The Indian Navy however, has said that the nature of the data leak doesn’t appear to be “too alarming”. It appears that the source of leak is from overseas and not in India. “A case of suspected leak of documents related to Scorpene submarines has been reported by a foreign media house. The available information is being examined at Integrated Headquarters, Ministry of Defence (Navy) and an analysis is being carried out by the concerned specialists. It appears that the source of leak is from overseas and not in India,” the Indian Navy has said.
But, Singh is of the view that the Navy’s take that the data leak is not too alarming seems to be an attempt to assuage fears on this front. “The point is that the Indian Navy cannot really comment on the issue till the inquiry report comes out,” he said.
Maroof Raza, Defence and Strategic Affairs expert is not too worried about this leak and instead wants India to focus on the long-term solution. “The Navy has already indicated that there is nothing too dramatic about this whole news. The Indian Navy is fairly advanced when it comes to advanced engineering capabilities. The data leak on some aspects will be a temporary setback, the Indian Navy, I am sure, will be able to come up with an even more enhanced version,” he told FE Online.
Where does the problem lie and what is the long-term solution?
Raza stresses on the need for effective ‘Make in India’. “The only long-term solution to data leak threats is Make In India. It is a long-term plan that will take 15 to 20 years, but the only way forward is to trust the domestic manufacturers and promote them,” Maroof Raza he said. According to Raza, “the real cause of the problem is that we don’t give our private sector a chance. We say that the defence sector data is too sensitive, but we are willing to take the risk of giving details to a foreign manufacturer.” “This manufacturer would also sell the same platform to other countries for a hefty money. This is a price that you pay for not manufacturing extensively in India,” he lamented.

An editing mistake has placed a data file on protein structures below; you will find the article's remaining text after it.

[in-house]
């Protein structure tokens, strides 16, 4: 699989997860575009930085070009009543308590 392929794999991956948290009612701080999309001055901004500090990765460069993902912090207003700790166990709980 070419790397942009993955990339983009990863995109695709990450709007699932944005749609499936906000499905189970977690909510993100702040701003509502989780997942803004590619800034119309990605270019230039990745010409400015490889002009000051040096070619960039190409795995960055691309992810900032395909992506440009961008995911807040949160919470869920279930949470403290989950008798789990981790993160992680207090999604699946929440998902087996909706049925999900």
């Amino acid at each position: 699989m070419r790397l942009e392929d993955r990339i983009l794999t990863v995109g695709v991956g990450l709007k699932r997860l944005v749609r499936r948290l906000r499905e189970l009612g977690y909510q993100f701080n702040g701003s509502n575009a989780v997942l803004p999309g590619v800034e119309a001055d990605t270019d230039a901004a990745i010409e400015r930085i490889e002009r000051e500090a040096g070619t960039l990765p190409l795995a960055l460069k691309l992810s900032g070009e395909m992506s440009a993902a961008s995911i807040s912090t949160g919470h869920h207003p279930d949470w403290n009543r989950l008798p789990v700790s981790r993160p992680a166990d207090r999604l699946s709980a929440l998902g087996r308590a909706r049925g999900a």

Raza went on to say, “Such data leaks are very likely when you are buying platforms from foreign defence players. India follows the procedure where you buy the basic platform that the defence manufacturer is offering and then you modify it for your own needs, to make it far superior. Obviously adversaries and enemies would be looking for opportunities to understand your defence capabilities.”
Raza explained, “In India there is a triangle of bureaucracy, armed forces and public sector undertakings that are not on the same page. PSUs want control, they don’t want the private sector to flourish, they are full of nepotism and are less professional. Armed forces on their part do not have a long-term integrated plan. They are unable to perceive threats 15-20 years in advance. You have to understand potential threats in time to be able to make a weapon to counter them. Bureaucracy on its part is full of non-professional generalists. That is the base problem; all three of them, Armed forces, PSUs and bureaucracy need to be on the same page.” “Till that happens and till we do not move domestic defence production in the right direction, with this triangle working effectively, and the private sector being extensively involved, we will just keep thinking of Make In India, and will always be vulnerable to the impact of data leak,” he concluded.